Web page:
I recently received a note from Shelagh Turner, the dedicated and hard-working executive director for the Kelowna area branch of the Canadian Mental Health Association.
“I wanted to send you a quick note to say thank you for the role you play in supporting the Summer Student jobs program,” Turner wrote.
“We just said goodbye to Meghan, who just returned to school in Calgary. She assisted us with our reception and admin duties this past summer and was outstanding.
“Without the financial assistance of the Service Canada program, we could not have afforded to hire anyone. Having her doing such an important job in reception gave us the opportunity to get some really critical administrative tasks completed that ultimately support our staff, clients and the community.
“Each year we field over 10,000 calls and walk-in inquiries for information, services and support so our reception is a busy place. Many thanks for the opportunity, from all the staff and board at CMHA Kelowna!”
It’s great to get such positive feedback and to know that federal government programs like Canada Summer Jobs, supported by you the taxpayer, are working.
For so many years the Canada Summer Jobs program has been a “foot in the door” to many a fulfilling career, while at the same time supporting the work of important community organizations and local small businesses.
The fact is support for youth employment is needed more than ever.
For youth in particular, this recession has not been kind. Their jobless rate rose significantly during the recession, and it’s still almost twice the national average.
Yet, employers across this country are looking for workers. At the beginning of May, there were more than 258,000 job vacancies across Canada.
It’s clear that we need to connect youth who are looking for employment with employers who are looking for workers.
But it’s also clear that in order to tap into the rich resource of our young people, we need to help them by developing their skills and matching them with available jobs more effectively.
The federal government is trying to bridge that gap.
Through Economic Action Plan 2012, the federal government recently announced that it is investing $50 million over two years to connect young Canadians with high demand jobs, matching approximately 3,000 young Canadians with jobs in areas where there is a clear need for workers.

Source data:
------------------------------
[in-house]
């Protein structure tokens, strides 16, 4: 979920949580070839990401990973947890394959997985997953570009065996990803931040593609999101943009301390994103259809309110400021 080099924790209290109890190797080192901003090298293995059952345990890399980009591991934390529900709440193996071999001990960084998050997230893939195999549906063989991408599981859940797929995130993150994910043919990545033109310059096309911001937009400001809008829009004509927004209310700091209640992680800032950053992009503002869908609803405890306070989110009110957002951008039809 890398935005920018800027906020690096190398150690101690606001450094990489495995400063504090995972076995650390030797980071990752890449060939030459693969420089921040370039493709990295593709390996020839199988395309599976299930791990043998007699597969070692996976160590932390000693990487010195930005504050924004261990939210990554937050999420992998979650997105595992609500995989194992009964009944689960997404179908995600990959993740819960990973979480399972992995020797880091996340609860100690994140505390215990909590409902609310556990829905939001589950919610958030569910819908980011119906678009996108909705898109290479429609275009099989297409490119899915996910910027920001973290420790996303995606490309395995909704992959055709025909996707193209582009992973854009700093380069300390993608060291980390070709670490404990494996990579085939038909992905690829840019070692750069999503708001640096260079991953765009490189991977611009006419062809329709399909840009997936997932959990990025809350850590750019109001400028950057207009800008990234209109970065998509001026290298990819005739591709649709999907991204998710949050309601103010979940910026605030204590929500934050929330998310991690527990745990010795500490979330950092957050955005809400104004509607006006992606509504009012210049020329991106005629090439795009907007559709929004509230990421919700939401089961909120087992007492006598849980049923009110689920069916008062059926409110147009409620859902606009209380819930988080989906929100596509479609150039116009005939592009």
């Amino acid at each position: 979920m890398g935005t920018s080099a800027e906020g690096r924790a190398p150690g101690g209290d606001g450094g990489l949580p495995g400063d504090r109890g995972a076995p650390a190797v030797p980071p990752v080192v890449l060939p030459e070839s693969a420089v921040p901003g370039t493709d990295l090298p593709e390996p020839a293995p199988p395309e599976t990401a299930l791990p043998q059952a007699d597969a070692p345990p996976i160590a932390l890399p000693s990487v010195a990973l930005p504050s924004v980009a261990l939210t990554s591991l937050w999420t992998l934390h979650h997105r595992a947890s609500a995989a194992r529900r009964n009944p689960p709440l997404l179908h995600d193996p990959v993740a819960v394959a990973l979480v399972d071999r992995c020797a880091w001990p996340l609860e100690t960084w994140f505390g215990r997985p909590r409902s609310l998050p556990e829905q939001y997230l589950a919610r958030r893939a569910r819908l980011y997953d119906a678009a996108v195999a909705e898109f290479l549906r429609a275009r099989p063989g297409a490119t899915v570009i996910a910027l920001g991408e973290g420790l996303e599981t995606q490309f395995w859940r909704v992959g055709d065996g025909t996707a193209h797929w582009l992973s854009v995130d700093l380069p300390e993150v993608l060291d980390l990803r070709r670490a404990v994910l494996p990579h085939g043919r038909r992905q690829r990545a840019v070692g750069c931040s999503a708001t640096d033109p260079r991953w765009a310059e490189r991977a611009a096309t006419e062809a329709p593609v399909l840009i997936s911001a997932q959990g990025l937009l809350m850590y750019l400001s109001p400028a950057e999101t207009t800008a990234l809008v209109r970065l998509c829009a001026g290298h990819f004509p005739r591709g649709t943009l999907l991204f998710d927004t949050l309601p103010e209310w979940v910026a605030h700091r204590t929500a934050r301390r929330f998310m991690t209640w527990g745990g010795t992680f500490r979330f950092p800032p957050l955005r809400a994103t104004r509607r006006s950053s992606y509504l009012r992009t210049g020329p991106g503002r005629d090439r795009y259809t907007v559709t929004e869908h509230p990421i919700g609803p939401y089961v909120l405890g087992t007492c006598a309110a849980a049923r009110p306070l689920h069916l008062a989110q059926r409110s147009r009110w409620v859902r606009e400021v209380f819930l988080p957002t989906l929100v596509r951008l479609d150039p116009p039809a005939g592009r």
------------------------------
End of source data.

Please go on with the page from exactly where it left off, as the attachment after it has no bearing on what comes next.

My colleague, Human Resources and Social Development Minister Diane Finley, has launched two Calls for Proposals that will be used to deliver the funding—one for Skills Link and one for Career Focus. Both are existing programs under the Youth Employment Strategy.
We are seeking ideas for projects that will help employers fill labour shortages while providing youth with the all-important, on-the-job experience they need to transition into a career.
Organizations applying under Career Focus can receive up to $1.5 million per year.
The Career Focus projects must connect recent post-secondary graduates with private sector work experience in high demand occupations and be delivered in a minimum of three different provinces or territories.
Organizations applying under Skills Link can receive up to $2 million per year. The Skills Link projects must provide youth facing barriers to employment with skills development and private sector work experience in high demand occupations.
I invite local organizations to apply for funding. That opportunity is open to organizations across Canada with the application deadline being Oct.19. Information and details on how to apply are available at www.servicecanada.gc.ca.
Our government is committed to supporting our young people because we recognize how vital their abilities are to Canada’s long-term growth, competitiveness and overall prosperity.
Today’s youth are tomorrow’s workforce, so by investing in them we are investing in Canada.
For more information on what the federal government is doing for youth, please go to www.youth.gc.ca.